Excerpts from D.C. Somervell's two-volume abridgement of Arnold J. Toynbee's A Study of History
In a growing civilization a challenge meets with a successful response which proceeds to generate another and a different challenge which meets with another successful response. There is no term to this process of growth unless and until a challenge arises which the civilization in question fails to meet--a tragic event which means a cessation of growth and what we have called a breakdown
In our civilization, the challenge we fail to meet is -- well, one of them was the Great Depression. Before the Great Depression, the Long Depression. More recently, the so-called Great Recession. A repeating (almost rhythmical) economic challenge.
Here the correlative rhythm begins. The challenge has not been met, but it nonetheless continues to present itself. A second convulsive effort is made to meet it, and, if this succeeds, growth will of course be resumed.
The great depressions of the capitalist era are the rhythmical challenge which we have failed to meet.
Rather than dealing with the monetary imbalances arising from extreme inequality, the dominant minority attempts to solve the problem by imposing globalization on the world. This solution fails.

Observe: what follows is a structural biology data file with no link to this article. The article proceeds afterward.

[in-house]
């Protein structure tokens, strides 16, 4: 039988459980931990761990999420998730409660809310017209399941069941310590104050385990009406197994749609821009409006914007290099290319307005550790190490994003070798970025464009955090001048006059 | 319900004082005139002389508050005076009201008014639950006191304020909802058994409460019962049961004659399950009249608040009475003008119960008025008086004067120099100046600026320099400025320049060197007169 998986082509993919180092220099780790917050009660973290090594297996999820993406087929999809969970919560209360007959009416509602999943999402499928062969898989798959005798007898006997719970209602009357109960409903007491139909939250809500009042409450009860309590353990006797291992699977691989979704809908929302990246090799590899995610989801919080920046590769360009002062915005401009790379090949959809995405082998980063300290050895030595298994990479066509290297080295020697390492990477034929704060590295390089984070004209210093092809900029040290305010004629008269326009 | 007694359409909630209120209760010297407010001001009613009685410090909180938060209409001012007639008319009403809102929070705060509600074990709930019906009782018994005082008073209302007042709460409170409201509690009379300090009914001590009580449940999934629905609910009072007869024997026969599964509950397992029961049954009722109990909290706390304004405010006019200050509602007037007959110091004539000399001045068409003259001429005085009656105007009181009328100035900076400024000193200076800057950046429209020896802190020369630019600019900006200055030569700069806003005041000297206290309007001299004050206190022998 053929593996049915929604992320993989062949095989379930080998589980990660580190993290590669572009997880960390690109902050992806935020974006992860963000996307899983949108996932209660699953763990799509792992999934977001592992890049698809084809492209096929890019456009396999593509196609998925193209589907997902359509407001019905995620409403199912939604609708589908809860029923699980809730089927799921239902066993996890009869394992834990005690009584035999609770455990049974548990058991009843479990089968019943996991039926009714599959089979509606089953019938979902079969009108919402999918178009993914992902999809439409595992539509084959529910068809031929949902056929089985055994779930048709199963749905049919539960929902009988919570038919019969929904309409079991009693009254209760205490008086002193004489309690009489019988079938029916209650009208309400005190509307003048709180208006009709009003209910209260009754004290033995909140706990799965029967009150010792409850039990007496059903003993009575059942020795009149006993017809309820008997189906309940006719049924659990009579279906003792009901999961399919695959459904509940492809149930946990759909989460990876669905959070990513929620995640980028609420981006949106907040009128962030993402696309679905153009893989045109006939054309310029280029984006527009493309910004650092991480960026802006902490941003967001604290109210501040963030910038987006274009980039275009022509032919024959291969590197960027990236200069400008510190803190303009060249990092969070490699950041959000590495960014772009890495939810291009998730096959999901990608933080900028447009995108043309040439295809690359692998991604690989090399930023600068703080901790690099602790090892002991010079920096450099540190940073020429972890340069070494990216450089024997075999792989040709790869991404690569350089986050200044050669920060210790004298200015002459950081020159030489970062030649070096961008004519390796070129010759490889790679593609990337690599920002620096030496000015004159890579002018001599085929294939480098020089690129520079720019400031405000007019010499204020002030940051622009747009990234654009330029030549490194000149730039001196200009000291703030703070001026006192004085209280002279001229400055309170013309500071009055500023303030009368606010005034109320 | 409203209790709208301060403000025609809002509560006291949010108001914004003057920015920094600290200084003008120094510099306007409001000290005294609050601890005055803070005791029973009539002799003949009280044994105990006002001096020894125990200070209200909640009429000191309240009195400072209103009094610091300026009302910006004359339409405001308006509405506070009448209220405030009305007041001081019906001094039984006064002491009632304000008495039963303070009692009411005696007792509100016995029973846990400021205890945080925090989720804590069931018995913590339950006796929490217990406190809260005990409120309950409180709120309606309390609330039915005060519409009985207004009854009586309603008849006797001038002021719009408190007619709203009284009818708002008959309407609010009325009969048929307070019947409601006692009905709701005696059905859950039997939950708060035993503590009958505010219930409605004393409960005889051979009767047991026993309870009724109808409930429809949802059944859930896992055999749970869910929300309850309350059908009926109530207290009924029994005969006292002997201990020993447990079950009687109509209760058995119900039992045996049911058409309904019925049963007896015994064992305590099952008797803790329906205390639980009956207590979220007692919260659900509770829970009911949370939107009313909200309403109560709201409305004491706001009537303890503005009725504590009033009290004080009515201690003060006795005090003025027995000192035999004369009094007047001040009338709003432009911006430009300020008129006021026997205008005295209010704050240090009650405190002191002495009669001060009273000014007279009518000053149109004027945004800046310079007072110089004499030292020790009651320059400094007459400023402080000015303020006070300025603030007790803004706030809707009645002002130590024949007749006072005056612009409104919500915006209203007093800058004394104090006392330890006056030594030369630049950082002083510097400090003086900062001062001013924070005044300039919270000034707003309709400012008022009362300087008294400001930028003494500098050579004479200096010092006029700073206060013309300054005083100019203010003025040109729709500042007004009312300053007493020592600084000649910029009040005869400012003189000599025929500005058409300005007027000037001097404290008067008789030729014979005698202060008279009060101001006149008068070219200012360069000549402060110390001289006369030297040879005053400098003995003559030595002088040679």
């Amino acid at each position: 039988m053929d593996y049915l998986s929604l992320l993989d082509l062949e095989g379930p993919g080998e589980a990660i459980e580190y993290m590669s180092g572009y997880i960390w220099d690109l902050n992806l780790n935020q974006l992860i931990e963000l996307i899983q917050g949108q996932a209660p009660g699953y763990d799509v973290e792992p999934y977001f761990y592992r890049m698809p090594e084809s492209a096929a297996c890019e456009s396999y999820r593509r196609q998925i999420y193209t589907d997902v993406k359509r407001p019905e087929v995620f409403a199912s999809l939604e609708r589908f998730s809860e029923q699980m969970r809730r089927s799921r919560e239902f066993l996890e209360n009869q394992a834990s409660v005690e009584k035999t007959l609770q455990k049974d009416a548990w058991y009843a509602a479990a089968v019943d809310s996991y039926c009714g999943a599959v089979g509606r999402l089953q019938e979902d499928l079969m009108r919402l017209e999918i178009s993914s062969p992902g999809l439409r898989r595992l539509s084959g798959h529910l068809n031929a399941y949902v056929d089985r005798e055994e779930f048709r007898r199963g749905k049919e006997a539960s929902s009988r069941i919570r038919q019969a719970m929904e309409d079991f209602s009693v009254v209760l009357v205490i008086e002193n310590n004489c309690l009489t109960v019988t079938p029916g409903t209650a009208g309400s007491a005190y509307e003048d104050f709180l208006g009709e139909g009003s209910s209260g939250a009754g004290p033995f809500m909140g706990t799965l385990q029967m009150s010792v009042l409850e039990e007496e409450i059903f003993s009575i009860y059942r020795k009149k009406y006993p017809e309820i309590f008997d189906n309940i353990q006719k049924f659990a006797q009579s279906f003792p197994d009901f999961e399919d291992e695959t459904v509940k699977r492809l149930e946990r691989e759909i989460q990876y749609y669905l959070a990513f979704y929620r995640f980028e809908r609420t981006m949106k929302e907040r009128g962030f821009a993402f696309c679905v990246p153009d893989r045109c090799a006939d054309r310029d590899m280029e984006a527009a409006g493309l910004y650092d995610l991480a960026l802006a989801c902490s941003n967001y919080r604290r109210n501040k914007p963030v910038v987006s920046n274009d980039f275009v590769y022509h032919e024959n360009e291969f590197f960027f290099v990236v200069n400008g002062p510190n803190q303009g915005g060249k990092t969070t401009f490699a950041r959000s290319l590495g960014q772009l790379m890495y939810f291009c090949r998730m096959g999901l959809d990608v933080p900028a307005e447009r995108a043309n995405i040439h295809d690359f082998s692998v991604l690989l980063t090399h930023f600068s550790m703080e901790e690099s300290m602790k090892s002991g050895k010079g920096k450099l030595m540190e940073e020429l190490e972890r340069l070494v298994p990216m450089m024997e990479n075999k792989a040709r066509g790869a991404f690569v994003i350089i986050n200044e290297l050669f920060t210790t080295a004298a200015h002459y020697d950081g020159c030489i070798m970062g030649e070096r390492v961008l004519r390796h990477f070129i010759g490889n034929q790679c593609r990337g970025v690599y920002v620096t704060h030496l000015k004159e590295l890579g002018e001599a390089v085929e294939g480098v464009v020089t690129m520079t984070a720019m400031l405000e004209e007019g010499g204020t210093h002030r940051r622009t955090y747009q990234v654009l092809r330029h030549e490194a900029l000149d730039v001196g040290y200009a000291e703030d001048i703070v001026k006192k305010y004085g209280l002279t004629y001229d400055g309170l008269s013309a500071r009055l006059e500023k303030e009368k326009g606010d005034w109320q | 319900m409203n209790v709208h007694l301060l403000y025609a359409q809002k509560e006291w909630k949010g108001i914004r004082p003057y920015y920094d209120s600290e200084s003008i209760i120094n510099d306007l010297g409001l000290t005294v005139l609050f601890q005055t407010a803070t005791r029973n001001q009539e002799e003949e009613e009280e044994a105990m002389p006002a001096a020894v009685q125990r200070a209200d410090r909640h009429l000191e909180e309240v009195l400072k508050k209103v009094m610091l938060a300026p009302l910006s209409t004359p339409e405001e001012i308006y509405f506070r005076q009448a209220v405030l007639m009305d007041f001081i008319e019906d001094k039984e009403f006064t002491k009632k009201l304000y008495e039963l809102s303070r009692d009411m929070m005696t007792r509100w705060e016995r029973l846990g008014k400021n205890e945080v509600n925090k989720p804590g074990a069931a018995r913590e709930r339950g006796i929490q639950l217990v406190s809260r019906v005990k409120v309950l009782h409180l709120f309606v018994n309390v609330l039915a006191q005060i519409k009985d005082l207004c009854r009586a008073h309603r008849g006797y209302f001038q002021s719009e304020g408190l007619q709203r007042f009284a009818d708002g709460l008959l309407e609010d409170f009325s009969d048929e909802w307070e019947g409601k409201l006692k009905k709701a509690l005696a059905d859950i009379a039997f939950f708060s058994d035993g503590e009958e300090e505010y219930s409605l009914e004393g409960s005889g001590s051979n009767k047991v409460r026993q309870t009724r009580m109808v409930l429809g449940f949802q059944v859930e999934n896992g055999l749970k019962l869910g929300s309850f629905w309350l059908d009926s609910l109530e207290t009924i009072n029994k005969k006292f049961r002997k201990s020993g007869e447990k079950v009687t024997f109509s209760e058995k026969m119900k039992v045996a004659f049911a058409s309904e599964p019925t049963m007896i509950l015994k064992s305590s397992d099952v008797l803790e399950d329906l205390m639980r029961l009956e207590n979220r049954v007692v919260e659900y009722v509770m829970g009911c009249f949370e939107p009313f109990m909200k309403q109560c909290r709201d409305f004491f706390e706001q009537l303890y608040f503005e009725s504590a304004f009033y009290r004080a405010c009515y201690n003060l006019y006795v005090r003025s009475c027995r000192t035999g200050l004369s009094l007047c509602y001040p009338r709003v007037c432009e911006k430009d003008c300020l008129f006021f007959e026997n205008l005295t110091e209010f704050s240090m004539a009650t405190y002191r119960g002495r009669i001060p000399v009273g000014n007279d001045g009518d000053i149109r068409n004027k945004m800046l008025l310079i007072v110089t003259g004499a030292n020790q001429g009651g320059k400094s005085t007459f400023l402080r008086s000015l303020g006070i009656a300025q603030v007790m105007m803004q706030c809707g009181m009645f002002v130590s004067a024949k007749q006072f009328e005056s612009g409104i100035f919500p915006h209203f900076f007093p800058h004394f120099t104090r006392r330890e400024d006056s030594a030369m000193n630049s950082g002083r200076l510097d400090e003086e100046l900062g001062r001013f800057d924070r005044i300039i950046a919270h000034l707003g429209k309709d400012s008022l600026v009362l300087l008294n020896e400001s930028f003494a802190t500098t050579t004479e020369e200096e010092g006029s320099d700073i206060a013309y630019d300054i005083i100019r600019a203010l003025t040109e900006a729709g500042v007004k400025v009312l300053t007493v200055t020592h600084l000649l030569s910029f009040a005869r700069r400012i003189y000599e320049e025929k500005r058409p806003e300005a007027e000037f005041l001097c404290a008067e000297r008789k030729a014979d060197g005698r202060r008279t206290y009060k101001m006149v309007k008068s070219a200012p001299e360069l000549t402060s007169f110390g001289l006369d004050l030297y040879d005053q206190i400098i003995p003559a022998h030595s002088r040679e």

The nature of the breakdown can be summed up in three points: a failure of creative power in the creative minority, which henceforth becomes a merely 'dominant' minority; an answering withdrawal of allegiance and mimesis on the part of the majority; a consequent loss of social unity in the society as a whole.
Mimesis: the deliberate imitation of the behavior of one group of people by another as a factor in social change.
When the U.S. was doing well, our policies were imitated everywhere:
By growing 5% in real terms, the U.S. experienced a sharper expansion than any other major nation. Even the most optimistic forecasts for 1965 turned out to be too low... Figuring that the U.S. had somehow discovered the secret of steady, stable, noninflationary growth, the leaders of many countries on both sides of the Iron Curtain openly tried to emulate its success.
- Time Magazine, 31 December 1965
These days, not so much. These days, it seems terrorist groups inspire the most mimesis. Meanwhile, Britain wants out of the EU, Scotland wants out of Britain, Quebec wants out of Canada, and Texas wants out of the USA.
Withdrawal of allegiance and mimesis.